Gains from Sale Or Exchange of a Residence are Sometimes Taxable

 By:  Coleman Jackson, Attorney & Certified Public Accountant
June 12, 2022

Gains from Sale Or Exchange of a Residence are Sometimes Taxable

The residential real estate market has been hotter than a Texas Summer for more than three years now.  Principal residences have been flying off the shelf for just as long throughout Texas and practically everywhere else in the United States. First time home buyers, others and investors too have been bidding up the prices; seemly, with no end in sight to higher and higher prices.  I heard recently that the pace of home sales in the North Texas area has begun to slow a bit; but the prices have not modulated that much.  Prices are up; and residential residence sellers are still in the power seat; some continue to flip their homes like flipping pancakes on a hot griddle.  Lots of money is being made by home owners.  What does the federal tax laws have to say about gains from sale or exchange of principal residences?

 

property gain

Gain Exclusion for Single Taxpayer Filers:

Internal Revenue Code Sec. 121(b)(1) provides for exclusion from gross income for federal tax purposes up to $250,000 of gain from the sale or exchange of property if, during the 5-year period ending on the date of the sale or exchange, the property was owned and used by the taxpayer as the taxpayer’s principal residence for periods aggregating 2 years or more.

Gain Exclusion for Husbands and Wives Filing Joint Tax Returns:

Internal Revenue Code Sec. 121(b)(2) provides for exclusion from gross income for federal tax purposes up to $500,000 of gain from the sale or exchange of property if, during the 5-year period ending on the date of the sale or exchange, if

  1. Either spouse owned the property during the 5-year period ending on the date of the sale or exchange and either spouse used the property as their principal residence for periods aggregating 2 years or more;
  2. Both spouses meet the 2-year use requirement; and
  3. Neither spouse is ineligible for the principal residence gain exclusion because one or both of them were involved in the sale or exchange of prior principal residence during the 2-year period ending on the date of the current sale or exchange.

property gain

Some Special Rules or Applications in Various Different Situations:

Physical or Mental Incapacity:

Taxpayers can become ill and incapacitated and spend long stresses of time in nursing homes or other long-term care facilities.  If such unfortunate events, such as, physical or mental incapacity occur, the taxpayers qualify for the exclusion of gain on the sale of their principal residence, so long as, they own the property for a five-year period and reside in the property as their principal residence for a period aggregating 12 months

Ill Health, Change of Employment Unforeseen Circumstances:

In the event the5-year principal residence ownership period or the 2-year principal residence use period are not met due to ill health, change of employment or otherwise unforeseen circumstances. The burden rest on the taxpayer to marshal the facts and evidence to show that they qualify for this exception to the 5-year ownership requirement and the 2-year principal residence use requirement of the statute.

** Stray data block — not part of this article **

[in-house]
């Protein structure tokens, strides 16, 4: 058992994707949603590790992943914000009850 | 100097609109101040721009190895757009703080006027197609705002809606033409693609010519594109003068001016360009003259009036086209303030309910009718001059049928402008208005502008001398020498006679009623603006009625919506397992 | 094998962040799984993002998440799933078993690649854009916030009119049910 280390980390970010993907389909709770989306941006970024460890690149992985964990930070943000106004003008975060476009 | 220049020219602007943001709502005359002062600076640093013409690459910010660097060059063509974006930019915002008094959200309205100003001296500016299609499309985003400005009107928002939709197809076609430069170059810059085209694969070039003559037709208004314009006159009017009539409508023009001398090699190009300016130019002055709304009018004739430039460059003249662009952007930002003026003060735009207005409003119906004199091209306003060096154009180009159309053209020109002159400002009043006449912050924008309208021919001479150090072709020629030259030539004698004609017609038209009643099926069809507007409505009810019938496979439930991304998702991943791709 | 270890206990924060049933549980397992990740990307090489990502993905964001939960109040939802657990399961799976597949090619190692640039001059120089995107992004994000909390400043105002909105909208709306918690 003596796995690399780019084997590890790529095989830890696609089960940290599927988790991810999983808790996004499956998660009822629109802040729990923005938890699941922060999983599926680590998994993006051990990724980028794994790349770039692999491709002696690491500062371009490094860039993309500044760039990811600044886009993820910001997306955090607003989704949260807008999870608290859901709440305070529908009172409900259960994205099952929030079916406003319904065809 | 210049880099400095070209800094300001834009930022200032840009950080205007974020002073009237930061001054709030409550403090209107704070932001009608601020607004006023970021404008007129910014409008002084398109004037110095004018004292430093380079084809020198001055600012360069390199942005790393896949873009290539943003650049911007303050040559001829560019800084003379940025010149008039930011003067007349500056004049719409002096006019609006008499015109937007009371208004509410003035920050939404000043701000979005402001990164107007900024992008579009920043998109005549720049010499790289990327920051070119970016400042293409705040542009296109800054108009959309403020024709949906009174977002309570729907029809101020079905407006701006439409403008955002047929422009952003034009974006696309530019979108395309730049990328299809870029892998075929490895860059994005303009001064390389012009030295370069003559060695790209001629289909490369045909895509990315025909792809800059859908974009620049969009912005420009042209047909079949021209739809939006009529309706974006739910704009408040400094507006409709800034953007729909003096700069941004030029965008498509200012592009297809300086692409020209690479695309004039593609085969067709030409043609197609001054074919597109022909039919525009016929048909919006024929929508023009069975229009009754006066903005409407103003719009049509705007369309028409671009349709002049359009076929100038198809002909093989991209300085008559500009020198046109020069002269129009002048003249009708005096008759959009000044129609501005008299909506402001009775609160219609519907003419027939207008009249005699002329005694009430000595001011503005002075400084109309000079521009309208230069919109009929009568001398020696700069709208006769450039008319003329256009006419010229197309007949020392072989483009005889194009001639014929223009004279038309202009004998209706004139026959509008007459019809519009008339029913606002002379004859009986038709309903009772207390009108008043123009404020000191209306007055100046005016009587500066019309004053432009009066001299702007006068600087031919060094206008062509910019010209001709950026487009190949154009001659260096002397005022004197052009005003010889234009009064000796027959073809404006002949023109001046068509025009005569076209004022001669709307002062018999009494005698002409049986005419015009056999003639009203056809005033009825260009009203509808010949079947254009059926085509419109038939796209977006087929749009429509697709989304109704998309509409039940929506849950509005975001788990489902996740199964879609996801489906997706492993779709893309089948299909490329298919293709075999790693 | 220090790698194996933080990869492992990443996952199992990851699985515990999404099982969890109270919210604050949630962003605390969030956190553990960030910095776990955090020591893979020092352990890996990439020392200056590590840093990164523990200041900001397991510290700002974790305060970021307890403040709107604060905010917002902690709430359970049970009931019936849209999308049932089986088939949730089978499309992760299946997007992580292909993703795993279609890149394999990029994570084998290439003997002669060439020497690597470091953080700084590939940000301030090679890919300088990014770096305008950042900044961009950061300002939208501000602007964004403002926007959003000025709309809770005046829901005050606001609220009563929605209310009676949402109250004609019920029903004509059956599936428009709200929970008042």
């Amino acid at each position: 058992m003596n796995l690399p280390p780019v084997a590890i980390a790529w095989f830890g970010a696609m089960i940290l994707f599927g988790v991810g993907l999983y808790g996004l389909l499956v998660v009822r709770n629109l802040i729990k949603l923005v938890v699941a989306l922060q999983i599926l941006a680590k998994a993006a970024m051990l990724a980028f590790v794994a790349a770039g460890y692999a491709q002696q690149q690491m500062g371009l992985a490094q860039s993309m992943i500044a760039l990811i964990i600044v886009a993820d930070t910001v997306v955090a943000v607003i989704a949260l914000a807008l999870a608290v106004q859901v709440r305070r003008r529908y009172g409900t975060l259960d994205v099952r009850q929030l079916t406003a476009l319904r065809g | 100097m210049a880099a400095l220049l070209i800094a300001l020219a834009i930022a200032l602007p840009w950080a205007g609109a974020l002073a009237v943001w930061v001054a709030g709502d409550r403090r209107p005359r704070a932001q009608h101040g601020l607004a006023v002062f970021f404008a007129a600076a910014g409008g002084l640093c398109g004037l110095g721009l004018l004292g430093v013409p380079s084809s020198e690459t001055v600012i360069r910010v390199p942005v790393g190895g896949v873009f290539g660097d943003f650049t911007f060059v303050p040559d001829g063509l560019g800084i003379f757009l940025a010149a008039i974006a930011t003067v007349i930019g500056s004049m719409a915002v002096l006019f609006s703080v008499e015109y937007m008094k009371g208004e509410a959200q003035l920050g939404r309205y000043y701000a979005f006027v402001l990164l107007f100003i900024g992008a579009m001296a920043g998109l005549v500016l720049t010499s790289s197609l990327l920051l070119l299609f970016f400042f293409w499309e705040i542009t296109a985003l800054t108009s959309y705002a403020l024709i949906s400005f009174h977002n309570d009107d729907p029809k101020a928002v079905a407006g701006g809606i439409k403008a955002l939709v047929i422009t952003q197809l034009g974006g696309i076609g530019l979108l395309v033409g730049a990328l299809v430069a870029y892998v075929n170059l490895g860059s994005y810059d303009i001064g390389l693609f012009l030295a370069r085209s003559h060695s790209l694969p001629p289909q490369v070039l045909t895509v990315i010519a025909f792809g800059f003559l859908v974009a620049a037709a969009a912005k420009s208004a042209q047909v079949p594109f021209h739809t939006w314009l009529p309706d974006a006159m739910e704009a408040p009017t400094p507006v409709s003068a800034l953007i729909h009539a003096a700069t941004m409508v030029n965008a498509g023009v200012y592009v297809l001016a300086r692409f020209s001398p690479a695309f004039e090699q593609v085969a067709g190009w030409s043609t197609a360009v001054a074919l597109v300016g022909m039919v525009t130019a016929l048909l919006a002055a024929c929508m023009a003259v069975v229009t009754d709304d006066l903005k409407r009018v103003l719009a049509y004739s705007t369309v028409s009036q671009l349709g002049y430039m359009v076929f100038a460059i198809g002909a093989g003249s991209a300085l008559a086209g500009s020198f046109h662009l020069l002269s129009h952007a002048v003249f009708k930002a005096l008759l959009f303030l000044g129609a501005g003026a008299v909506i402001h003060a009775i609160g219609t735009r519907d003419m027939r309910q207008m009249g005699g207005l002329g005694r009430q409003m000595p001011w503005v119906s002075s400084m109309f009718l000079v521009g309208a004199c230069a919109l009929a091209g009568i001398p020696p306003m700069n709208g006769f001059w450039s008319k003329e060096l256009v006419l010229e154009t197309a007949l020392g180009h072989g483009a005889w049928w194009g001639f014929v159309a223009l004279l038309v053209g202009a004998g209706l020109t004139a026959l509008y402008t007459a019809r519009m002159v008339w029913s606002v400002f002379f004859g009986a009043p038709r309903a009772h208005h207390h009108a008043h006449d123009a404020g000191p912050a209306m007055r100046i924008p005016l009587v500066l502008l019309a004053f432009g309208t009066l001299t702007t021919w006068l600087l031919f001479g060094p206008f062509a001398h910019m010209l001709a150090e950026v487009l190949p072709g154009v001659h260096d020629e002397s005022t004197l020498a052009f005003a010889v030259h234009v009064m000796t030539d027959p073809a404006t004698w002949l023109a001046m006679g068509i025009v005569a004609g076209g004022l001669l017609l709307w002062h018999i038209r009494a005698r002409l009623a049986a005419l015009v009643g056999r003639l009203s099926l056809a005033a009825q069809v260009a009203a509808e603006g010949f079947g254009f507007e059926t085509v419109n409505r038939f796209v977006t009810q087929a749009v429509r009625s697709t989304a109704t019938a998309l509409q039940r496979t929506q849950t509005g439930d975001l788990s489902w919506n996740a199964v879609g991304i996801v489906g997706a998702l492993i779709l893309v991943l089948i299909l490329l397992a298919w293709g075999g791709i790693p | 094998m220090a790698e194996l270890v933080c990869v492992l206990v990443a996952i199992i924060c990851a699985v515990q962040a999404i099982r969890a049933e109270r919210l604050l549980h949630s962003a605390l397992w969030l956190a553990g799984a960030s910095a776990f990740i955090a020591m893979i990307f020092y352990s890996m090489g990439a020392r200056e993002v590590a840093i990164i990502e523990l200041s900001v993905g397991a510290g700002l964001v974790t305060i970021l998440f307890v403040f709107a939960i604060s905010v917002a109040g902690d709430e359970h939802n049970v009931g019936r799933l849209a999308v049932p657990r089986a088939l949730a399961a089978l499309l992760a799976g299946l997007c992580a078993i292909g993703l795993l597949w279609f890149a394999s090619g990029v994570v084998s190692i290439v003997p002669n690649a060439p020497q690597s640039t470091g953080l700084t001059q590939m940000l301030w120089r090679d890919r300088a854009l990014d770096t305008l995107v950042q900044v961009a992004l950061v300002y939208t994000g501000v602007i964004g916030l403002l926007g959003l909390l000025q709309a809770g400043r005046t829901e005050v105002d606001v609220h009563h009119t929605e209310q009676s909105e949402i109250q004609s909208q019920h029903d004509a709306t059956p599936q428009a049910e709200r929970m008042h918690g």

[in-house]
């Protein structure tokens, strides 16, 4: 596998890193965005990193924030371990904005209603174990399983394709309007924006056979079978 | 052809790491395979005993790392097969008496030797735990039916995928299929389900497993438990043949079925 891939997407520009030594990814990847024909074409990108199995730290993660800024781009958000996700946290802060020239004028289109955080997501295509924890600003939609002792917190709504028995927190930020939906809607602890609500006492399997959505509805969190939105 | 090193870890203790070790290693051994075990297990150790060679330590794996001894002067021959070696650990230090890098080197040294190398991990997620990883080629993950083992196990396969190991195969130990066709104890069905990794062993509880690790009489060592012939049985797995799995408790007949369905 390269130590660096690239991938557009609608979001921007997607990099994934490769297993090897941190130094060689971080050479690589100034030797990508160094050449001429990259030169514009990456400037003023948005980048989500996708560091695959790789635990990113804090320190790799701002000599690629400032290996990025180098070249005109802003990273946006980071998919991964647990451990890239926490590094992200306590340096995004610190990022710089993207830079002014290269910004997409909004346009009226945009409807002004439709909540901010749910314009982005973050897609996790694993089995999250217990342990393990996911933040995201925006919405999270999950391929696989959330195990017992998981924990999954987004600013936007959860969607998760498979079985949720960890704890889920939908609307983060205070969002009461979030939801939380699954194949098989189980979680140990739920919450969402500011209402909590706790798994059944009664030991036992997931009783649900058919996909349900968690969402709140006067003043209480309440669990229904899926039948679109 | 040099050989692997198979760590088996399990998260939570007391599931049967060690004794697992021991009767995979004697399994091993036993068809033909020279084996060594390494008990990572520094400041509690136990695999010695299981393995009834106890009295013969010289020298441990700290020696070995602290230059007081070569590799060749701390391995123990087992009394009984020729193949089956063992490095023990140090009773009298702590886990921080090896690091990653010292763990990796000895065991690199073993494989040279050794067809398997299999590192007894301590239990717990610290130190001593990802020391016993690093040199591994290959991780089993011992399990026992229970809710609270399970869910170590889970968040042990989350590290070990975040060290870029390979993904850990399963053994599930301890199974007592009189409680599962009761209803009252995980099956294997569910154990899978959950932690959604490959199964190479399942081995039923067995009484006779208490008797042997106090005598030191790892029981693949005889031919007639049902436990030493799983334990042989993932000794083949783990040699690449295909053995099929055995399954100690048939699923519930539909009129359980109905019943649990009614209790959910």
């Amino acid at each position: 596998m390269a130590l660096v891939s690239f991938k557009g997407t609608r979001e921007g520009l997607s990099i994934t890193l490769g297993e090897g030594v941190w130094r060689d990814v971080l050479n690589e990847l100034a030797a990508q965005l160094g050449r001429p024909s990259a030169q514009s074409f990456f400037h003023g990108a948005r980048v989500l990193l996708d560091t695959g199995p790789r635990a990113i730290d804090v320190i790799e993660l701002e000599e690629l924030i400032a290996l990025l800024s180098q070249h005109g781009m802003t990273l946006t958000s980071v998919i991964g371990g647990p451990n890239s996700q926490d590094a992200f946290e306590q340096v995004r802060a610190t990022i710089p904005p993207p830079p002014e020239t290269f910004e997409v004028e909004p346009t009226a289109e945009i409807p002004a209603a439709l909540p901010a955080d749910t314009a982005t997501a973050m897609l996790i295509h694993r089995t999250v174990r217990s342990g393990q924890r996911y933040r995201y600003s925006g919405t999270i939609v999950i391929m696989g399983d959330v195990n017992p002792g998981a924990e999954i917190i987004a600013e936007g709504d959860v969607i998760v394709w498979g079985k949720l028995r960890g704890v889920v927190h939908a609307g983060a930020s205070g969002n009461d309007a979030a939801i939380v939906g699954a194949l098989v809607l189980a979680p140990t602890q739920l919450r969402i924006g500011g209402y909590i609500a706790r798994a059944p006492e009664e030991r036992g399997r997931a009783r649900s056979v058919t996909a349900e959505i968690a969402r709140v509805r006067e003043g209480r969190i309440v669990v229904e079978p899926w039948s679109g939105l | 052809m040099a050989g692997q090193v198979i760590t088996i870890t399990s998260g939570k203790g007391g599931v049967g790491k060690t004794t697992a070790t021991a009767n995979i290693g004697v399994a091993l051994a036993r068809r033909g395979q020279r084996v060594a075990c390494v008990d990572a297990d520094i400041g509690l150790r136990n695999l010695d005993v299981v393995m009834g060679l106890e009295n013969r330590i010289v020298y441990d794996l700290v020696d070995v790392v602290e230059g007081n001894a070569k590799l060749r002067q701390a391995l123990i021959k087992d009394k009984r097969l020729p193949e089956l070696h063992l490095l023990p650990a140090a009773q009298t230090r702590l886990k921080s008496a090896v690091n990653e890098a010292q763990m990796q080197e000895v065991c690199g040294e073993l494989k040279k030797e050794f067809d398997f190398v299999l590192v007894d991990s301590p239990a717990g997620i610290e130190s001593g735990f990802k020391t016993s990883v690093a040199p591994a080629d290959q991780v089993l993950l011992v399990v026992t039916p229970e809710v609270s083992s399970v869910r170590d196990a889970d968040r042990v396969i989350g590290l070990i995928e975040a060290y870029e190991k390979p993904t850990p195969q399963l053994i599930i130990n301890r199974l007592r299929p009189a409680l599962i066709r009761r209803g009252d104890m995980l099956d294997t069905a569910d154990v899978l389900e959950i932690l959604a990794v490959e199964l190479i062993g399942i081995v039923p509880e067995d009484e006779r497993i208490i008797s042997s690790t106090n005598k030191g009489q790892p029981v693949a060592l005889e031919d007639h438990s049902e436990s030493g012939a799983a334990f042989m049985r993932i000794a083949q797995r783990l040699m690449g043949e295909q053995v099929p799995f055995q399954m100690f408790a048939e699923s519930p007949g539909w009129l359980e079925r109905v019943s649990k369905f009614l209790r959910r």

Survival and Divorce Situations:

The 5-year property ownership and 2-year principal residence use period includes the 5-year property ownership and 2-year use period the survival’s deceased spouse held the property for purposes of exclusion of the gain on sale of principal residence.  Property used by a former spouse pursuant to a divorce decree or marital separation agreement counts towards the individual’s 2-year use of the property as a principal residence for the purposes of exclusion of gain on sale or exchange of a principal residence.

Uniformed Services, Foreign Service, and Intelligence Community:

Uniformed service members, United States foreign service employee and employees of the U.S. intelligence community can elect to extend the 5-year ownership period for up to 10 years and suspend the 2-year use period while they or their spouse is serving the U.S. in their official capacities as a member of the U.S. uniformed services, or U.S. foreign service or employee of the U.S. intelligence community.

Expatriation to Avoid Tax (Former Citizens of the United States):

Internal Revenue Code Sec. 877 provides that gain on the sale or exchange of property by an expat is included in their gross income for federal tax purposes.  The exclusion rules of Internal Revenue Code Sec. 121(a) are not applicable to expats.

 

With respect to the high real estate prices and rapid flipping of residential real estate now-a- days, the tax issue is this one:  how many homeowners selling their residences will have recognized gains for federal tax purposes?  If none of the special situations and rules discussed above apply, these gains from sale of residential property could be taxable at the taxpayer’s ordinary tax rates.

 

This law blog is written by the Taxation | Litigation | Immigration Law Firm of Coleman Jackson, P.C. for educational purposes; it does not create an attorney-client relationship between this law firm and its reader.  You should consult with legal counsel in your geographical area with respect to any legal issues impacting you, your family or business.

Coleman Jackson, P.C. | Taxation, Litigation, Immigration Law Firm | English (214) 599-0431 | Spanish (214) 599-0432 | Portuguese (214) 272-3100

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